Another bird that catches out some of our readers is the young Bullfinch, a very brown and plain looking image compared to a showy adult male.  This bird was photographed by Lesley Collins and had actually struck a window, but recovered to fly away and feed amongst some weed seeds.
It is great to catch these youngsters in early autumn plumage before moult when they lose some of their first feathers.  Just like young children, they possess lots of character and a fearlessness that befits youth.

Young Bullfinch, has the bill and beady eye.. but very brown (c. Lesley Collins)

Tuesday, 7 July 2015

Taking Stock

After 3 separate searches we finally nailed this nest site, on the boundary of the local oak forest ( RH Coombes)

Its high season and high time to review the out turn for our garden birds, breeding season 2015.

Early season activity was encouraged by the mild winter and early spring, but I certainly felt that a wet and generally miserable month of May hampered the nesting cycle.

From the summer visitors, along with many folk, I feel that Swallows are thin in numbers, lets hope that those that made it up from Africa have a decent multi brooded summer. 

Though we have a party of young Blue and Great Tits on the peanuts, there are not many signs of fledged young birds this far.  We had a Robins nest predated and a few nests in the Tit boxes seem to have been constructed but abandoned.
A beakfull of food for young

Down in the Oak forest, after much searching we, (Dick Coombes and myself) finally located the active nest hole of a pair of a pair of Great Spotted Woodpeckers.  I have previously located two nest holes in this forest, but always a year behind, so nice to catch up eventually.  The number of nests found in county Wicklow is close to 40 now, a good total for a species that is hard to nail down (expect sore necks from peering into the canopy).   The best time to find or locate a nest is when the adults are feeding young and the procession or regular beat might lead you to the nest tree.  Young birds can be a giveaway too, in their eagerness to attract the adults back to the nest with food, they often make a  fair racket.  Mid May is the best time to hear all that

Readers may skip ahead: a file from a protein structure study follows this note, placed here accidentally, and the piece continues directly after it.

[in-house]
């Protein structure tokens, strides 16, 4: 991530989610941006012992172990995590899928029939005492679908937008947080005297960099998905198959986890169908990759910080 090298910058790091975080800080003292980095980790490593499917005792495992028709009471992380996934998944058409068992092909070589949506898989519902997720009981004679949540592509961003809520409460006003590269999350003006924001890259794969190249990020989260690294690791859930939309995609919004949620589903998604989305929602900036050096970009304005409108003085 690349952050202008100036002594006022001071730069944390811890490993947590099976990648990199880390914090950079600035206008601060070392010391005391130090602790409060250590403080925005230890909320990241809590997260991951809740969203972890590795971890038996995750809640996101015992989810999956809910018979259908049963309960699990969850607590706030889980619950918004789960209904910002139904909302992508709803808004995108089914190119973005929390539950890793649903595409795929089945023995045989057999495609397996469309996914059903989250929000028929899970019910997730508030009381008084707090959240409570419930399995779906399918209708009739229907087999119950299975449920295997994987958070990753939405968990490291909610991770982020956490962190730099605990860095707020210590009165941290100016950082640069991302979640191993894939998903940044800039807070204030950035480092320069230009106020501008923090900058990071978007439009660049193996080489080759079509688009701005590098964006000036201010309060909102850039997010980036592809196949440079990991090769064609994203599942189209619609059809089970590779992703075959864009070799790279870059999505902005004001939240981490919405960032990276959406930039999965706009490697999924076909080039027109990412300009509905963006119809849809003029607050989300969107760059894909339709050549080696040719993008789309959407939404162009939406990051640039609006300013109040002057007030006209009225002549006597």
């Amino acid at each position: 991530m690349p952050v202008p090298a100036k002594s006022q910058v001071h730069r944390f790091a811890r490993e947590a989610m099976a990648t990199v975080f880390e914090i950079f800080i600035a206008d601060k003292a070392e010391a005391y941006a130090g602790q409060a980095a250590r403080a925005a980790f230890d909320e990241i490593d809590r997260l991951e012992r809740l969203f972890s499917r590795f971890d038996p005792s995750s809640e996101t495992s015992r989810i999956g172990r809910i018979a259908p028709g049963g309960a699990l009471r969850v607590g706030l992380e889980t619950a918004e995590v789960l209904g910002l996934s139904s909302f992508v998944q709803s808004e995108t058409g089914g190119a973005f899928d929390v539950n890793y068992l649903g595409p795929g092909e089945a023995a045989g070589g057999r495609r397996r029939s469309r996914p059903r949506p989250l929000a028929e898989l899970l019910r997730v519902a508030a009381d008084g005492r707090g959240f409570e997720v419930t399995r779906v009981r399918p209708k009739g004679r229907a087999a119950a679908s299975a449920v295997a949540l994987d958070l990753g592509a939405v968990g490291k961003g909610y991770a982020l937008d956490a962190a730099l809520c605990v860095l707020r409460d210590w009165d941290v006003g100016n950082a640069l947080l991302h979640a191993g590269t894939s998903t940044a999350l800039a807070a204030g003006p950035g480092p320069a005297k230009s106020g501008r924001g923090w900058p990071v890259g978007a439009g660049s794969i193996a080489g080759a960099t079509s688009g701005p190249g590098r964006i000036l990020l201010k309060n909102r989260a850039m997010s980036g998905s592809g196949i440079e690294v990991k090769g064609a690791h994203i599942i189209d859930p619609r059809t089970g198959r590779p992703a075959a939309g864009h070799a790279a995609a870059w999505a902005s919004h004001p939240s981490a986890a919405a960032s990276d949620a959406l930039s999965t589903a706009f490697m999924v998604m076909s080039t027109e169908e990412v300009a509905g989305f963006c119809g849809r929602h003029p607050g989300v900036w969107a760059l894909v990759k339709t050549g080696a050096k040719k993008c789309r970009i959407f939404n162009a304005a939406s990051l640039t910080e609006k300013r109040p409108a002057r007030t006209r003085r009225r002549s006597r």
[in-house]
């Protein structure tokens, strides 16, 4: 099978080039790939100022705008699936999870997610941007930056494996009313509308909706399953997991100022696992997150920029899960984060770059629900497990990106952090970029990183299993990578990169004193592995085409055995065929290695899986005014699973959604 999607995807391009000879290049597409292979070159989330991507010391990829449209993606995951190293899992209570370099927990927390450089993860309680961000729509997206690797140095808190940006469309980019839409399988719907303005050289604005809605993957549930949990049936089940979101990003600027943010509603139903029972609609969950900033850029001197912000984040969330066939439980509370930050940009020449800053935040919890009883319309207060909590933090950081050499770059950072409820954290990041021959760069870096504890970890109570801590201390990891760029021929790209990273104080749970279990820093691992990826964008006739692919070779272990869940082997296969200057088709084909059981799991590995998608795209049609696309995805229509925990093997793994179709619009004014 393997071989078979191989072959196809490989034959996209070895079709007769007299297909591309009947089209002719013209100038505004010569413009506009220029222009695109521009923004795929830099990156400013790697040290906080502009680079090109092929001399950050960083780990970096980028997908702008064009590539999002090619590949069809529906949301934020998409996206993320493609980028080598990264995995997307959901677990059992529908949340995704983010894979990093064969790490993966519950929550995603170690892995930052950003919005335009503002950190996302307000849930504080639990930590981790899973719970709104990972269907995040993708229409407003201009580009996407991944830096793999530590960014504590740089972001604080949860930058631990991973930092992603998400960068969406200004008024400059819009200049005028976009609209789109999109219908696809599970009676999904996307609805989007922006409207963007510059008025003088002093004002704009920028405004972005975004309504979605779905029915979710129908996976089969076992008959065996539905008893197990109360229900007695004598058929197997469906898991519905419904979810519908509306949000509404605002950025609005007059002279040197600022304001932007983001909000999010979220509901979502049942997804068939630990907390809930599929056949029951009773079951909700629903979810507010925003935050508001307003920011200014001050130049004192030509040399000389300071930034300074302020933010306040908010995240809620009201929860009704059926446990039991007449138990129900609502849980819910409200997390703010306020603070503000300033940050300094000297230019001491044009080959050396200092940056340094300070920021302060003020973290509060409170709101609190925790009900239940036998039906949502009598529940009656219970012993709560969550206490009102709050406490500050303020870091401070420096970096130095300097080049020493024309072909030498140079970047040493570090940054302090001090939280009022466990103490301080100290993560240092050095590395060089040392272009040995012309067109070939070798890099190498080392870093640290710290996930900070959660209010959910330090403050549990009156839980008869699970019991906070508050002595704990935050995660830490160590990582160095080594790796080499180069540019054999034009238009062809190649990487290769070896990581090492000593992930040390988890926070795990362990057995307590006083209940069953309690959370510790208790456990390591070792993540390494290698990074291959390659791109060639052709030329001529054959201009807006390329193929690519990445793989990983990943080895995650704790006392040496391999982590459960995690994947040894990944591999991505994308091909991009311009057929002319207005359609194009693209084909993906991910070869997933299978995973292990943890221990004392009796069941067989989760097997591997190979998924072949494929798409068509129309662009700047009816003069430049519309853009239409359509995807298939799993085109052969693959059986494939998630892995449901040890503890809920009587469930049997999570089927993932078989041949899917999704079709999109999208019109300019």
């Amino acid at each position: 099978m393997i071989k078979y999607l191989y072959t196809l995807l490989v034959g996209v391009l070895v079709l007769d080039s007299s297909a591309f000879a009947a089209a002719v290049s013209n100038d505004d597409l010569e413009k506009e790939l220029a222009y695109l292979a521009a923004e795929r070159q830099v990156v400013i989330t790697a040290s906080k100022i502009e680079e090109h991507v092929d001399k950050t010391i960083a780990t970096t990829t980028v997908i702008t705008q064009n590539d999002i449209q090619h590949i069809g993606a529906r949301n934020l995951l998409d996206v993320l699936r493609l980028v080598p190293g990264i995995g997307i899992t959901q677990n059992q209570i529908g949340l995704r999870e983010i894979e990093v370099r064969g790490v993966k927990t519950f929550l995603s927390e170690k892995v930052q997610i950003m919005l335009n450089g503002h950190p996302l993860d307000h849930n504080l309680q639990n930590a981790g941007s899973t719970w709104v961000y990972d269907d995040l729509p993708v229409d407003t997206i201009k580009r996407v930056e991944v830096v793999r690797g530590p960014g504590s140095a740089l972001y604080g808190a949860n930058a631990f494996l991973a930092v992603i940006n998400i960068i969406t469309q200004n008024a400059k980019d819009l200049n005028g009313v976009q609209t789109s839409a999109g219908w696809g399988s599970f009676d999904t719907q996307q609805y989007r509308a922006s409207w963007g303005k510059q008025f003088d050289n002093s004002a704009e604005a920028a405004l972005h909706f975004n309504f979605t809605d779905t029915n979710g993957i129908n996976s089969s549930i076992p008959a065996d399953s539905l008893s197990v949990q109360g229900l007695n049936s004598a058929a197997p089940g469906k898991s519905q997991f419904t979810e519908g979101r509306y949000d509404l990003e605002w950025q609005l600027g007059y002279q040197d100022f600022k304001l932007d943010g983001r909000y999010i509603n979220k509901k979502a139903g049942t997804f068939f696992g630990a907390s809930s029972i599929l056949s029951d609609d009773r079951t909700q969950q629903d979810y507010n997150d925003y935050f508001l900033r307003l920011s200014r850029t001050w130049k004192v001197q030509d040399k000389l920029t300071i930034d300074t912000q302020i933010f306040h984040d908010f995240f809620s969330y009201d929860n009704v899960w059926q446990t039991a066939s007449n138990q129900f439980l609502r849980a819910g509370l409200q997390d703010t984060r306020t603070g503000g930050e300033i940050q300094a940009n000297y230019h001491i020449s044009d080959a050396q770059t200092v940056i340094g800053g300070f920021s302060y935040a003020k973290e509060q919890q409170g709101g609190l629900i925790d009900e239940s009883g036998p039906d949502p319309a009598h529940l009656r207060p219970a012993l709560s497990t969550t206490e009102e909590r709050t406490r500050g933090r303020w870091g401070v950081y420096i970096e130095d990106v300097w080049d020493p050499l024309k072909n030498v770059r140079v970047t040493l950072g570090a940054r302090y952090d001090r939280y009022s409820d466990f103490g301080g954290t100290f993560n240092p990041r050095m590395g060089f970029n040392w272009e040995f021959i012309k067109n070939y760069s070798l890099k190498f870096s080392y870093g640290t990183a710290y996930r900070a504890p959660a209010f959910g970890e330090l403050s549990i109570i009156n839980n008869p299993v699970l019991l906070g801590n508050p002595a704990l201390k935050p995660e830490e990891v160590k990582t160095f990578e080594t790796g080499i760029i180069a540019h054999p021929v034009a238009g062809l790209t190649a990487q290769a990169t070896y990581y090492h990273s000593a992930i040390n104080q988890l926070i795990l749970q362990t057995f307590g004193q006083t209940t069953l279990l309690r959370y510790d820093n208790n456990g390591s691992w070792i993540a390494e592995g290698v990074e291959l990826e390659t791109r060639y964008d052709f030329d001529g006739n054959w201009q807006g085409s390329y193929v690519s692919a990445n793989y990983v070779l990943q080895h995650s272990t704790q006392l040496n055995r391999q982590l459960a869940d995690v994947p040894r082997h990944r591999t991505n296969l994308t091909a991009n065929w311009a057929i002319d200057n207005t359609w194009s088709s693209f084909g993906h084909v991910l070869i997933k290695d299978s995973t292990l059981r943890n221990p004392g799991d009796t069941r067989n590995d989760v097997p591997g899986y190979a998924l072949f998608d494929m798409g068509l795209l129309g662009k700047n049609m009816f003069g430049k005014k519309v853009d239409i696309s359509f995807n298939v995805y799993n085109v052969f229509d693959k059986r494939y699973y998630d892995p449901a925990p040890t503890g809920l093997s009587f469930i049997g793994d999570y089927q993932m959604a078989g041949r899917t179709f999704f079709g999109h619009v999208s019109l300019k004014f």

Of the few nests that could be studied closely, the brood size appears to be small, some with just one or two young, perhaps a reflection of less prey available in Irish forests.

Noisy juvenile pops its head out for food.

Dawn chorus is strangely quiet, the Thrushes have dropped right off, but we still have the ubiquitous Blackcaps with their nervous, scratchy song. Whitethroats are similarly active in the hedgerows and a few Yellowhammers deliver their lazy, pleasantly relaxing song, just the ticket for a long summers day.

Sunday, 7 June 2015

Rattle and Hum

Yellow Rattle (c.OOS)

After an absence of a few years, it was back to Kilmacurragh Arboretum, Kilbride, County Wiclow, an OPW property and a local gem, now, deservedly attracting and catering for many more visitors.

The plant list is quite impressive, with specimen Rhodos and much more besides. Many of the grassy, lawn areas have been converted into meadows which are predominately yellow at the moment with flowering buttercups, though in another few weeks the colour palette will broaden. However,  I did get a timely reminder on how to handle our own 1/2 acre of long, uncut grass.